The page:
When people talk about boilers these days, they will
sometimes slip into talking about ‘old style’ and ‘new style’ options. What
they mean by that is the contrast between gas ‘heat-only’ boilers, which are
also often referred to as conventional boilers, and combination or ‘combi’
As with so many comparisons between older and newer
technologies, conversations comparing the two often revolve around explaining
why the later version is better and outlining the reasons to upgrade. And
certainly, combi boilers do have some distinct advantages which have seen them
become the default for the majority of new boiler installations these days.
But especially if you have an older, larger property with an
old central heating system, or a large household with high demand for hot
water, the decision to opt for a combi is not always as automatic as it might
seem. It certainly pays to understand the different pros and cons the different
types offer so you can understand exactly which represents the right choice for
Gas Boiler v Combi Boiler - Hot debate
The key arguments for having a combi boiler over a
conventional boiler are that they are easier and cheaper to install and more
efficient to run. Combi boilers get their name because they combine central
heating and hot water supply in one single, convenient unit. They are connected
directly to the water supply and heat up water on demand whether a hot tap or
the central heating is turned on.
By comparison, the oldest type of ‘heat only’ boilers are
pretty convoluted and complex. They have a hot water cylinder for heating water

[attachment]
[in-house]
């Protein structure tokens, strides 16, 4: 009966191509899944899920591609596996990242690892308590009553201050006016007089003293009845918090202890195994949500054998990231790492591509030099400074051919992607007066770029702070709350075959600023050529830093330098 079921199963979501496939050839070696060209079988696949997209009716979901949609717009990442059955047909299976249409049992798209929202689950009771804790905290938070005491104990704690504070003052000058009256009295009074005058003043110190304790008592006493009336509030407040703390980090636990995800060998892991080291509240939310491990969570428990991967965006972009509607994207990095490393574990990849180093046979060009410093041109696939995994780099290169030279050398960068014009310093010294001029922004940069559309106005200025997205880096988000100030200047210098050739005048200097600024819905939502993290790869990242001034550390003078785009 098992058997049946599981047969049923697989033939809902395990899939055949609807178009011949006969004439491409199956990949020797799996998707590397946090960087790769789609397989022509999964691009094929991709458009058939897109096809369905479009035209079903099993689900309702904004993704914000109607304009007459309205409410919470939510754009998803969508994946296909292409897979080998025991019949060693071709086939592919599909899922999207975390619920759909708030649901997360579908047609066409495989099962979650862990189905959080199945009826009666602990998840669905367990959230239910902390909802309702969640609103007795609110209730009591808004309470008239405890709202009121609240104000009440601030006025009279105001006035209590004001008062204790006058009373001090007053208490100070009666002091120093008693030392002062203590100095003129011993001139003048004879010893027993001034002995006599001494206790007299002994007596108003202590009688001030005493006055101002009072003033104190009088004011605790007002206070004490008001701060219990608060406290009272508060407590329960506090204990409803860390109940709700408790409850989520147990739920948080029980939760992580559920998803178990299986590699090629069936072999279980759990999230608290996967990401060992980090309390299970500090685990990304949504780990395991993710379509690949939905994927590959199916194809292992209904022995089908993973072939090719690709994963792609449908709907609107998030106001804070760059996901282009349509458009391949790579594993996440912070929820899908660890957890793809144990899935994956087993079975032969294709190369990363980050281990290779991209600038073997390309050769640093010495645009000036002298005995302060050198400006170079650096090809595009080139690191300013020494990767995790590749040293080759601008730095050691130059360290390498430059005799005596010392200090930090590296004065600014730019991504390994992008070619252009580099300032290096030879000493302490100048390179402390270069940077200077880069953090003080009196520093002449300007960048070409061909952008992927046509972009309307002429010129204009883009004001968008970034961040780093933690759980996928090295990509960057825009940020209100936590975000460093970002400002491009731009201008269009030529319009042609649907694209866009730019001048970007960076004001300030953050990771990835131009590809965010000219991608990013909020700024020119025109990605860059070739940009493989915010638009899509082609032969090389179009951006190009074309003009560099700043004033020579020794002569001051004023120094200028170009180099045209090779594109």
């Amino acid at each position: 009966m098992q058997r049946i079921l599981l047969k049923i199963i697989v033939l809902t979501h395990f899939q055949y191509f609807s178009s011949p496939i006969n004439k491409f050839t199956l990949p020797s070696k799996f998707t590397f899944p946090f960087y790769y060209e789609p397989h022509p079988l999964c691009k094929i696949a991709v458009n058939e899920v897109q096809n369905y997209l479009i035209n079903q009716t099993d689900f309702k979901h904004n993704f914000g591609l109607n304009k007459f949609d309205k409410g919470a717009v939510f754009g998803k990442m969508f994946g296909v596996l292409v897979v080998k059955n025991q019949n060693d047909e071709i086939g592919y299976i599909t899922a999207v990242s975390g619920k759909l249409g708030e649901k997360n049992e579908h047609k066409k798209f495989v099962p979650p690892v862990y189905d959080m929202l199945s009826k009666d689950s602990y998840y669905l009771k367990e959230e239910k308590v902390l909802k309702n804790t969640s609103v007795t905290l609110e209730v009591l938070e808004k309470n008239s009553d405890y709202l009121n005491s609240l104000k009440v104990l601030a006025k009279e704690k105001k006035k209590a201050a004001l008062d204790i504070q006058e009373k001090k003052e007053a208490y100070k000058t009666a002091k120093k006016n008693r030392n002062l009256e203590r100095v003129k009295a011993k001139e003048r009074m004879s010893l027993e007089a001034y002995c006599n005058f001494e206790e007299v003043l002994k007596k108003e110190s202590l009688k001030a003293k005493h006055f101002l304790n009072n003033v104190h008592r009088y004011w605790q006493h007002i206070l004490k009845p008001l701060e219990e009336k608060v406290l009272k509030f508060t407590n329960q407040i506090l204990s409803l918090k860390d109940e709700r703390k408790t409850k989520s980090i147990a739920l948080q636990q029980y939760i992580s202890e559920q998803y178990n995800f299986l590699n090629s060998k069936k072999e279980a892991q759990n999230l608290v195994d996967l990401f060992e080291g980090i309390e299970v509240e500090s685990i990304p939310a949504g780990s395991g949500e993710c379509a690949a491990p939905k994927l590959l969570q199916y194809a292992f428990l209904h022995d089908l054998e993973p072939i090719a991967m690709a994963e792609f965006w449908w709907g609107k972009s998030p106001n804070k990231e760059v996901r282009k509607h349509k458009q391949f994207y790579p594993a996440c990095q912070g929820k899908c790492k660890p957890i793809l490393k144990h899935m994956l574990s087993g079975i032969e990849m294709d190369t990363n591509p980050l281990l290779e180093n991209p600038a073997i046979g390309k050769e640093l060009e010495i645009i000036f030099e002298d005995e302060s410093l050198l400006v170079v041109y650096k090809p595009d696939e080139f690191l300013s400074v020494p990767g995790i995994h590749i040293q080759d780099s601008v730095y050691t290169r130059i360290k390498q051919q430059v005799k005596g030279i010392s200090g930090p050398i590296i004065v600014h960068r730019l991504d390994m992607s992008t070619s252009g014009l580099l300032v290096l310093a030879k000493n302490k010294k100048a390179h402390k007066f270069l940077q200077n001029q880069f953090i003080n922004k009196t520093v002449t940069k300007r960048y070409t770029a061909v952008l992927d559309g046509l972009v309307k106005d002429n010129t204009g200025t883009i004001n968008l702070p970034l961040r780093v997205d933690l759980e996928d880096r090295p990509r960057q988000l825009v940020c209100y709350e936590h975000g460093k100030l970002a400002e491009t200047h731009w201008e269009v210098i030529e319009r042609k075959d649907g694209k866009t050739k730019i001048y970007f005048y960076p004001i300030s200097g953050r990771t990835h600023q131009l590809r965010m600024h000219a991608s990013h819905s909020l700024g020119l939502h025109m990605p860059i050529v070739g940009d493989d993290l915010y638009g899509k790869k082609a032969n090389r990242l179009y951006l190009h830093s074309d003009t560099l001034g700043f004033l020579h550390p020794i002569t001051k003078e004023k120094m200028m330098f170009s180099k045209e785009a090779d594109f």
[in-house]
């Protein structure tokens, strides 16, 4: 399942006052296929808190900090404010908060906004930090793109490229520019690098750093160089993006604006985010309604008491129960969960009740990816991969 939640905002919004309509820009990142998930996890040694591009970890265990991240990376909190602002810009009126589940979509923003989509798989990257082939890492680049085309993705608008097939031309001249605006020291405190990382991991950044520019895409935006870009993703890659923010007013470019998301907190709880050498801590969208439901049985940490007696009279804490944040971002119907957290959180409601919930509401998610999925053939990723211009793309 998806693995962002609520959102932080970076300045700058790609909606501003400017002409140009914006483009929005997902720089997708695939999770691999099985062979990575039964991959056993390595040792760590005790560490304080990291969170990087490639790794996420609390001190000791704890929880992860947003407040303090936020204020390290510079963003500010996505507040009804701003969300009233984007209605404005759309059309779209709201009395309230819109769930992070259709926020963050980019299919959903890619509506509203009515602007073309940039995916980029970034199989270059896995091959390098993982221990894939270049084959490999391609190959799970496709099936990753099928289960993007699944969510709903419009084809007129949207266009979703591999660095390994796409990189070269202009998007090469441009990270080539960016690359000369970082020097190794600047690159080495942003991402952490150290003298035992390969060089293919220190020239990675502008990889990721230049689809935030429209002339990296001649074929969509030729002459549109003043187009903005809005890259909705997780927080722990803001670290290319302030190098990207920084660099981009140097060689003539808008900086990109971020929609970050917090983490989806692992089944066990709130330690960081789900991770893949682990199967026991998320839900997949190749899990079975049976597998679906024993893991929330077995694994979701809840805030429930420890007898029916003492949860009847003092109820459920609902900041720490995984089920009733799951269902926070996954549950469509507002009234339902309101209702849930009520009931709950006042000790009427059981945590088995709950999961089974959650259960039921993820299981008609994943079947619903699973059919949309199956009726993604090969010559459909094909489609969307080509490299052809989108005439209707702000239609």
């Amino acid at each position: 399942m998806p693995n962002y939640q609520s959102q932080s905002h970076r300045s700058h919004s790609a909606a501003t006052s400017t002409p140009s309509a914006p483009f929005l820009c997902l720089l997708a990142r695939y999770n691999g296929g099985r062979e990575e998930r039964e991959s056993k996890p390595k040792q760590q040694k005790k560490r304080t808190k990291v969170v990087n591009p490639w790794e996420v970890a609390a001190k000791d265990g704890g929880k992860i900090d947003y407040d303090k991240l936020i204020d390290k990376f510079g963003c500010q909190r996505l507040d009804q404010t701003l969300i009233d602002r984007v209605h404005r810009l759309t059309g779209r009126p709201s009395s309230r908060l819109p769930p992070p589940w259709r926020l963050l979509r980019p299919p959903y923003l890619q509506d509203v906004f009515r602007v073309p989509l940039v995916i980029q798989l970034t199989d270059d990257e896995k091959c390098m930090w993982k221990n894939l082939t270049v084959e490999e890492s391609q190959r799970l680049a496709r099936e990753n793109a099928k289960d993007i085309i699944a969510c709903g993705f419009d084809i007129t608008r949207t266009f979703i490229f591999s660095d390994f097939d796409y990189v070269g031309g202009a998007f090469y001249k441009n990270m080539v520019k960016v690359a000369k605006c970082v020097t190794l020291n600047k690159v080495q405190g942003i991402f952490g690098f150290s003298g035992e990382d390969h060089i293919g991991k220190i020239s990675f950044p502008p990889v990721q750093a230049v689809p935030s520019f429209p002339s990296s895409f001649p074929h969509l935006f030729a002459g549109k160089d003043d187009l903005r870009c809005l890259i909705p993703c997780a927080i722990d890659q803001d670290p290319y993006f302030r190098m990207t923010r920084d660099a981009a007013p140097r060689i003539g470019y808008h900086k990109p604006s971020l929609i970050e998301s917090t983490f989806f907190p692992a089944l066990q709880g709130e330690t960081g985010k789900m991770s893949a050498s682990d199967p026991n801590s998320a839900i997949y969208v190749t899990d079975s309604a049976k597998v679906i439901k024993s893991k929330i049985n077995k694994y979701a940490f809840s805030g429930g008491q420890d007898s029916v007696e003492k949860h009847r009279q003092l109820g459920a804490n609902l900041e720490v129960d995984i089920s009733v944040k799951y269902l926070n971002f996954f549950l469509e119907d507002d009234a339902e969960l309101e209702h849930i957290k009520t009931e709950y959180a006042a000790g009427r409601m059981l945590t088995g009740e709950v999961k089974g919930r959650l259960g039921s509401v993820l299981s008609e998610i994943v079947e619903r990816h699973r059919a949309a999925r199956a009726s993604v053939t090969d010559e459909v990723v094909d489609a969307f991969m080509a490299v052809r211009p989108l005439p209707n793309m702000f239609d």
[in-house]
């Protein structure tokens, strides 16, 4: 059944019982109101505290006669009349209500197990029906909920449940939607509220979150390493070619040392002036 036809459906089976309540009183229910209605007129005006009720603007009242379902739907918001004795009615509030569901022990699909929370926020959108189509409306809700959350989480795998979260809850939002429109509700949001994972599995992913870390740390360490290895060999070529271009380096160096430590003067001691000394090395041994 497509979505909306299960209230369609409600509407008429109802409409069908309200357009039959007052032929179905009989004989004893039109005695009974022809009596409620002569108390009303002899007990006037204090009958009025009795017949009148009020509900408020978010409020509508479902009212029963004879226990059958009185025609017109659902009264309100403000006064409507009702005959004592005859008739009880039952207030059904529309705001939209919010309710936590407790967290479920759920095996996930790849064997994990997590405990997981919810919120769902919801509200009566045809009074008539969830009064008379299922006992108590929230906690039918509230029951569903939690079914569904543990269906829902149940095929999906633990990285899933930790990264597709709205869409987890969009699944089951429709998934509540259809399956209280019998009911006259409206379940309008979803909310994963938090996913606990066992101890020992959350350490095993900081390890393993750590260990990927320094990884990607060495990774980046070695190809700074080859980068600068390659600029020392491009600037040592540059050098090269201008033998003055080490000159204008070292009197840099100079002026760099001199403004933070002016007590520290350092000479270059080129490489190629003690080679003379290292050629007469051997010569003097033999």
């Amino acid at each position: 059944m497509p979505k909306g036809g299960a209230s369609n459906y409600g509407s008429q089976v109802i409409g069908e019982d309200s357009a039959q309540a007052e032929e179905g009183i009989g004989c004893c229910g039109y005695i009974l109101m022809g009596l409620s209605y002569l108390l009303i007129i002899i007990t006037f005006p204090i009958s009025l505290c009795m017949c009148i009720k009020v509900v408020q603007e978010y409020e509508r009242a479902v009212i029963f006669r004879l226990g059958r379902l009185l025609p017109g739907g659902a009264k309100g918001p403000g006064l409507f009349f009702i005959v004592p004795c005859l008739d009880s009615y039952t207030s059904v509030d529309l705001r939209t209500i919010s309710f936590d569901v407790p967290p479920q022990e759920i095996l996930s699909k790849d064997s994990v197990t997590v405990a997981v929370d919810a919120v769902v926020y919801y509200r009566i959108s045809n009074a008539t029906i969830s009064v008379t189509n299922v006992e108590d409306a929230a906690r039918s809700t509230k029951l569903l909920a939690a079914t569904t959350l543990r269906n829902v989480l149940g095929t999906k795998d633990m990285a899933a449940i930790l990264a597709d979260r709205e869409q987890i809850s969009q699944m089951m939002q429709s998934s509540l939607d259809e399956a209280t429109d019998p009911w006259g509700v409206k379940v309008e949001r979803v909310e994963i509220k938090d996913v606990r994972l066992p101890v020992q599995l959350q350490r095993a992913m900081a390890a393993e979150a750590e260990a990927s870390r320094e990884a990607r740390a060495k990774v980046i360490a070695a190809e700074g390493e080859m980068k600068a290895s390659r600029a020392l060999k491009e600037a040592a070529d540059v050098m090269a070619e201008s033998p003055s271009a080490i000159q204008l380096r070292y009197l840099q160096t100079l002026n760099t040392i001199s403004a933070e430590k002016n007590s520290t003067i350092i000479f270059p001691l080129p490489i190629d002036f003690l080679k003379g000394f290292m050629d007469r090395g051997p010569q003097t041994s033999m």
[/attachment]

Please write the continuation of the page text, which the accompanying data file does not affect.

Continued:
up, but because that isn’t connected directly to the mains, you also need cold water storage and an expansion tank somewhere. That takes up a lot of
space (forget about that lift conversion), plus you have to wait for the hot
tank to warm up before you get any hot water. Once it’s gone, you have to wait
all over again.
For most people, instant hot water and the lower bills that
come with a more efficient system are enough to convince them of the merits of
a combi. But they do have some downsides, one being their reliance on mains
water pressure. If your property is some distance from the mains grid, you may
be sadly disappointed by the weak flow you get out of your hot water taps or
shower. Or, if you have lots of people in your household all trying to use hot
water at once, you can run into the same problem.
In these situations, a nice big tank of hot water is an
advantage - as long as you plan ahead, there is plenty to share around and at a
satisfyingly strong pressure, too. Another consideration is if you have a big
old house, the expense of reworking all the plumbing to suit a combi boiler
might cancel out any cost benefits.
There is also a more up-to-date version of the classic gas boiler that will give you the benefits of a large tank while saving some space.
A so-called system boiler still has the hot water cylinder but doesn’t need an
expansion tank, with an expansion vessel and circulation pump fitted in the
main boiler instead.
Whichever type of boiler you choose, it makes sense to
protect yourself against faults and potential repair costs as winter
an instant quote from us today.
*The information in this blog is designed to provide helpful information on the subjects discussed. Please seek a professional for expert advice as we can not be held responsible for any damages or negative consequences upon following this information.